José Pérez IV is a fight choreographer, theatre maker, teacher, and performer. He holds an MFA in Performance Pedagogy from the University of Pittsburgh and a BFA in Drama from NYU’s Experimental Theatre Wing. José has made fight theatre in a moving car (Orlando Fringe), in the Smoky Mountains of North Carolina, and on the streets of Greenwich Village.
Juju Angeles, 2009
Occupying Ohlone Territory (Oakland, CA), Juju is mothering, homeschooling, working with plants, and supporting people through their pregnancy, labor, birth, and postpartum journey. She graduated with a degree and a lot of debt from a Creative Writing program and facilitated spaces encouraging “marginalized” communities to tell their own stories. As an AfroTaino person, they are reclaiming and remembering their traditional practice as a form of decolonization. In 2014, they started Babymamahood, an online platform to dismantle, reimagine, and reclaim solo parenting for women and people of color in the hood.
Julha Franz, 2019
Coming from a place of sexual and gender liberation, Julha Franz (Brazil, 1993) pushes boundaries with her own body. Through the language of performance art, she creates new forms of imposed body and social identities. She has been awarded artistic residencies in Venice, Italy, 2017, and Buenos Aires, Argentina, 2015 and 2014. She has participated in collective exhibitions, mainly art performance festivals, such as VERBO – Galeria Vermelho (where she participated in two consecutive editions in 2017 and 2018). In 2018, she was nominated for the French Aliance Contemporary Art Award.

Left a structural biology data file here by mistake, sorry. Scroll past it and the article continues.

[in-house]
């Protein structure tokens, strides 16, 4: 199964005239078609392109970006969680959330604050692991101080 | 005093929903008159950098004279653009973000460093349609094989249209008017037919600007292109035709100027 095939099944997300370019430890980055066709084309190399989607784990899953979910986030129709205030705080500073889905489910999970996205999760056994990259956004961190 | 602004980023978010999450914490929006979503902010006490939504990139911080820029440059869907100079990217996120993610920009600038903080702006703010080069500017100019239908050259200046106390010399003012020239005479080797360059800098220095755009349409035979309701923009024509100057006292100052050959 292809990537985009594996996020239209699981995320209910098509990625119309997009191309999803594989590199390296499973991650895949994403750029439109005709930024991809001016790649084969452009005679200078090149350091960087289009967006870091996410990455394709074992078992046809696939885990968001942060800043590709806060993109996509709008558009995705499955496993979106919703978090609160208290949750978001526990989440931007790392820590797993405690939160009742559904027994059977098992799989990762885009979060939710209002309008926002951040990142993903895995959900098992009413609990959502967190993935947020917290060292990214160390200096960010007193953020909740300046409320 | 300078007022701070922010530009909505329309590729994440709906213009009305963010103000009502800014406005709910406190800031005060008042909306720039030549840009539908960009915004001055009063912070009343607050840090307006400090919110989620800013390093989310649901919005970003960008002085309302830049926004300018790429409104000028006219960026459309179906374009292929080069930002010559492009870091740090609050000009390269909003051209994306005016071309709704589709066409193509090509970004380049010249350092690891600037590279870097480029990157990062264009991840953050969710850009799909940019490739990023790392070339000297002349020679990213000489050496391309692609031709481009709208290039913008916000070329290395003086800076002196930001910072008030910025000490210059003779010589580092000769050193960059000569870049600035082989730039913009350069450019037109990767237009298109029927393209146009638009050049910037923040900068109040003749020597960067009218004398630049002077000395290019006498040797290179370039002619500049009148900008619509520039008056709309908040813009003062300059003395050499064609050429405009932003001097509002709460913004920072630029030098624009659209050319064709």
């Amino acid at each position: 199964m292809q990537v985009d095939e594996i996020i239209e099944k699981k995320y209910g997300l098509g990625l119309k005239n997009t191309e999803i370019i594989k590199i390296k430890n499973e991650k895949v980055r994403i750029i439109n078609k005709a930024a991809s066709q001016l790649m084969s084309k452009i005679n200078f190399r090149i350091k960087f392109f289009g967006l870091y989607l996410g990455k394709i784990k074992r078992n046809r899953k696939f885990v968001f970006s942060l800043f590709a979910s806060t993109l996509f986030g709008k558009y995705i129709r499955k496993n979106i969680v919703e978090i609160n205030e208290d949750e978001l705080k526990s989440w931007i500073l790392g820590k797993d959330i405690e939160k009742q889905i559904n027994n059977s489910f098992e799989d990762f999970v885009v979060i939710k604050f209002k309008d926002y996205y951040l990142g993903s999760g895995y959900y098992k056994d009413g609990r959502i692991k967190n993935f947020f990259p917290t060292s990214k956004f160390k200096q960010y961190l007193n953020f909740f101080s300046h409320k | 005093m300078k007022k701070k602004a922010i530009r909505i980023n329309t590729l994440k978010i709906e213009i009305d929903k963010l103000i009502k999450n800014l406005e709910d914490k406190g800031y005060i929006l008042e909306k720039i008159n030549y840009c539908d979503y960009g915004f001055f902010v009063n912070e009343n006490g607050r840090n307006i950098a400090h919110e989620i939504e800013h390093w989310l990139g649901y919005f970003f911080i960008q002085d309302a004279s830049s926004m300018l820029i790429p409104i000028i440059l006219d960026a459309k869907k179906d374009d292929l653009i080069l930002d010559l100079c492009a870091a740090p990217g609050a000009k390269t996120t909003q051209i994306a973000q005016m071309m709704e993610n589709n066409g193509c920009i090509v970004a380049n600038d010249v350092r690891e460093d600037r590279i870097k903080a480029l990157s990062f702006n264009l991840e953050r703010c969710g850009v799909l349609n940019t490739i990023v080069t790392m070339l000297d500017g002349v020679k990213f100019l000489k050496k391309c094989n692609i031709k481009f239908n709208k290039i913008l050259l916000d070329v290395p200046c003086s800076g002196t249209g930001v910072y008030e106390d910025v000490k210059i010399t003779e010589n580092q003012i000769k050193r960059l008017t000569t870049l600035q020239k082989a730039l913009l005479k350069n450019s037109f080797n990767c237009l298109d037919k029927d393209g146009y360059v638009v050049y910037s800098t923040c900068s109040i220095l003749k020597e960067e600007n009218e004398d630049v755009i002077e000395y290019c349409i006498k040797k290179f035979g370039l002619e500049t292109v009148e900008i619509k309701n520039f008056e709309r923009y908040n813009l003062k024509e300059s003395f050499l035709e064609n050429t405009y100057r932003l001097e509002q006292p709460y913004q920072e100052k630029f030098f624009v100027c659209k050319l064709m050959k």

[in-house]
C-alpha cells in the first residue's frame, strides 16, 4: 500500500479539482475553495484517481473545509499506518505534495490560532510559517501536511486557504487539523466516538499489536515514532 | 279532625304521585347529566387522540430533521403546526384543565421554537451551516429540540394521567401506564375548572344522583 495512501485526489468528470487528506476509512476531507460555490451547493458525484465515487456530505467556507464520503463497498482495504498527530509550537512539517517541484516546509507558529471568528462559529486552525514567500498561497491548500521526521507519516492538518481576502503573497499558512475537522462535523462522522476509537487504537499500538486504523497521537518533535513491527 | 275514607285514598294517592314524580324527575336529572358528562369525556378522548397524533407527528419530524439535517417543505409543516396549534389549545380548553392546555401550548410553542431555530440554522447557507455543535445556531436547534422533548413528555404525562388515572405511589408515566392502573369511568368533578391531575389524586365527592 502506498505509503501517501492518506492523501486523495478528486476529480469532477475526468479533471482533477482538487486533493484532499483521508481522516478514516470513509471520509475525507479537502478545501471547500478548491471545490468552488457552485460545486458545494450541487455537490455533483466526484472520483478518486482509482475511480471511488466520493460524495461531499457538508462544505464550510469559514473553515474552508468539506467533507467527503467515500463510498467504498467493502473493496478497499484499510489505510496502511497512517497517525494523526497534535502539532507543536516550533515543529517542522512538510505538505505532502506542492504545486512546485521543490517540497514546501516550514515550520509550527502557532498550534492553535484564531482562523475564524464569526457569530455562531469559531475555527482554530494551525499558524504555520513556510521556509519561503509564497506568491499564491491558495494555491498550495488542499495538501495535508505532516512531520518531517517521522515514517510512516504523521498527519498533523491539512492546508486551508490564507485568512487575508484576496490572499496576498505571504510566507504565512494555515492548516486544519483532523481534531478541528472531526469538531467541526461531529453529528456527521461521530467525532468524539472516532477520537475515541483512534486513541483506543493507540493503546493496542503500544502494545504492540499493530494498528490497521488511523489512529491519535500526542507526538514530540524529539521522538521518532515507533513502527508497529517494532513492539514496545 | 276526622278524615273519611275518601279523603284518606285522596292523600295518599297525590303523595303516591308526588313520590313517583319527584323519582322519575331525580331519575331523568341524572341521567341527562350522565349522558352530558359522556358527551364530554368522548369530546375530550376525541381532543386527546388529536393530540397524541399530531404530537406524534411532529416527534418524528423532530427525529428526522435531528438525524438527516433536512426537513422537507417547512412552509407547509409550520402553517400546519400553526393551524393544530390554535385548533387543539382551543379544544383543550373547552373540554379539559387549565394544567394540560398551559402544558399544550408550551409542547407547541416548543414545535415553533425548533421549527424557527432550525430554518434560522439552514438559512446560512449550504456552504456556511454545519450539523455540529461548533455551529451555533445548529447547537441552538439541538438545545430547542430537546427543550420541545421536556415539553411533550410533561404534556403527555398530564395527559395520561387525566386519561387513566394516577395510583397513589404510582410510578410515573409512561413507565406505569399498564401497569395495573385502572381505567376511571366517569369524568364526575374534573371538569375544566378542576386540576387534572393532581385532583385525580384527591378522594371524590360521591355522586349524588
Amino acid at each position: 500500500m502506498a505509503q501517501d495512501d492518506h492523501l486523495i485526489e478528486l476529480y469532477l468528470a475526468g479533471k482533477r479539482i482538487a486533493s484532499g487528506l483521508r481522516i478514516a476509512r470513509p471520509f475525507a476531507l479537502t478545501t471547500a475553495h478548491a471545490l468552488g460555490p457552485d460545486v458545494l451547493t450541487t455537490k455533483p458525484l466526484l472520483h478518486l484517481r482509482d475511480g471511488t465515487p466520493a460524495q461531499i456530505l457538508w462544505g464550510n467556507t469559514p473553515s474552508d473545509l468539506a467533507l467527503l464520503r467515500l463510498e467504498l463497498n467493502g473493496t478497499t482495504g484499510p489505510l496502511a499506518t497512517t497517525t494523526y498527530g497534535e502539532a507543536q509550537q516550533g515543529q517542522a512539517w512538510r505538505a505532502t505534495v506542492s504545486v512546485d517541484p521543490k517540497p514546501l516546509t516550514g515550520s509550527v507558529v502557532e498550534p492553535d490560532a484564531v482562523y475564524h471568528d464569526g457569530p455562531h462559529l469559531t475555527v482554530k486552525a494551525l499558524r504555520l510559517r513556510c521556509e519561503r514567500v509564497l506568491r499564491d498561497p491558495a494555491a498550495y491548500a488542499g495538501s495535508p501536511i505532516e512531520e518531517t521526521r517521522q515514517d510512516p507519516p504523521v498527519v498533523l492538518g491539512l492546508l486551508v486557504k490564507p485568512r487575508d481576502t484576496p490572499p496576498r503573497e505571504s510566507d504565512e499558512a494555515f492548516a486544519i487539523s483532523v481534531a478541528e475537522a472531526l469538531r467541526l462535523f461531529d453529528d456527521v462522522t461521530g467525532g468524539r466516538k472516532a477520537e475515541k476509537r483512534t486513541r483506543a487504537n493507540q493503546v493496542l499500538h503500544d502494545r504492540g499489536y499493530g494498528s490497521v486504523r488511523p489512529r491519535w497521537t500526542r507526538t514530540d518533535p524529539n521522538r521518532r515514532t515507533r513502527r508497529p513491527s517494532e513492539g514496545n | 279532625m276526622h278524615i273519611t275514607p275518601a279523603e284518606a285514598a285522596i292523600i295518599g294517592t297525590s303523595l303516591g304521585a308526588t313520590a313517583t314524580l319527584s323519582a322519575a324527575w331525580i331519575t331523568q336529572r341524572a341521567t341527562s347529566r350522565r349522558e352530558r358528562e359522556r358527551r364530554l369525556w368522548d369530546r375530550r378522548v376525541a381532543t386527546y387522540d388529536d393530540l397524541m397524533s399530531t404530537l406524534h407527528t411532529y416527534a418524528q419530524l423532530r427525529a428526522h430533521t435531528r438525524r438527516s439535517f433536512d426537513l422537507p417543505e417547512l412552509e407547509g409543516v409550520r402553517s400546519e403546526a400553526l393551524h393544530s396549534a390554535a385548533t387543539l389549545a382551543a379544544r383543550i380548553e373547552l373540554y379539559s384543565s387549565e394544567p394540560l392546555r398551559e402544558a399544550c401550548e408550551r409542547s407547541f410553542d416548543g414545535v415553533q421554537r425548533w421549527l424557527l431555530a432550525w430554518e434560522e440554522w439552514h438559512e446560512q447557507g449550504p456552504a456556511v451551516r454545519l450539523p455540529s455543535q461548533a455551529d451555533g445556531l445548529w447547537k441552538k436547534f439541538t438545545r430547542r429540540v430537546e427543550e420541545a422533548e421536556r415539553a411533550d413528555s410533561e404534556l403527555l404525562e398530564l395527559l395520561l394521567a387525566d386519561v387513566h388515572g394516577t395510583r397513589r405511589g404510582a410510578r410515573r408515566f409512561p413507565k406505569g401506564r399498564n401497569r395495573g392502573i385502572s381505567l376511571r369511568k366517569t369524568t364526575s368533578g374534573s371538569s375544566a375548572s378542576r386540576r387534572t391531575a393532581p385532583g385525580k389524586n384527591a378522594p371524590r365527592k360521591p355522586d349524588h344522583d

Julián Mesri, 2010
Julián Mesri is a New York-based Argentinean-American writer and composer who makes multilingual plays and musicals in the US and around the world. He is a current member of the Public Theater Emerging Writers Group and received a 2020-2021 EST/Sloan Commission. Recent productions include Immersion, Gauchos Americanos, and the upcoming musical Telo. Mesri has been an Emerging Artist of Color Fellow at NYTW, a Van Lier fellow at Repertorio Español, and the recipient of an ASCAP Scholarship. His adaptation of Fuenteovejuna received the HOLA Outstanding production award. He has also translated dramatic works for the Lark US/Mexico Exchange and PEN World Voices. He received his MFA from Columbia University.
june yuen ting, 2021
june yuen ting dreams of another world that is already here—a world, or worlds that are so expansive, so abundant, and so immanent that the confines of colonial capitalist modernity cannot hold. june dances, organizes, agitates, and grieves. they want for all the descendants of european colonial violence a fighting chance of some good loving.
Karina Claudio-Betancourt, 2009 (and Invited Alumni Faculty, 2010)
Karina Claudio Betancourt is a Program Officer with the Open Society Foundations, where she is the project director for OSF’s Puerto Rico Project. She is a skilled community organizer with several years of management, advocacy, policy analysis, fundraising and grant writing experience. She has particular experience working/organizing to empower low wage workers, immigrants, LGBTQ individuals and individuals living in the intersection of these identities. During her time in EmergeNYC, she was working at Make the Road New York.
Kelindah Bee, 2021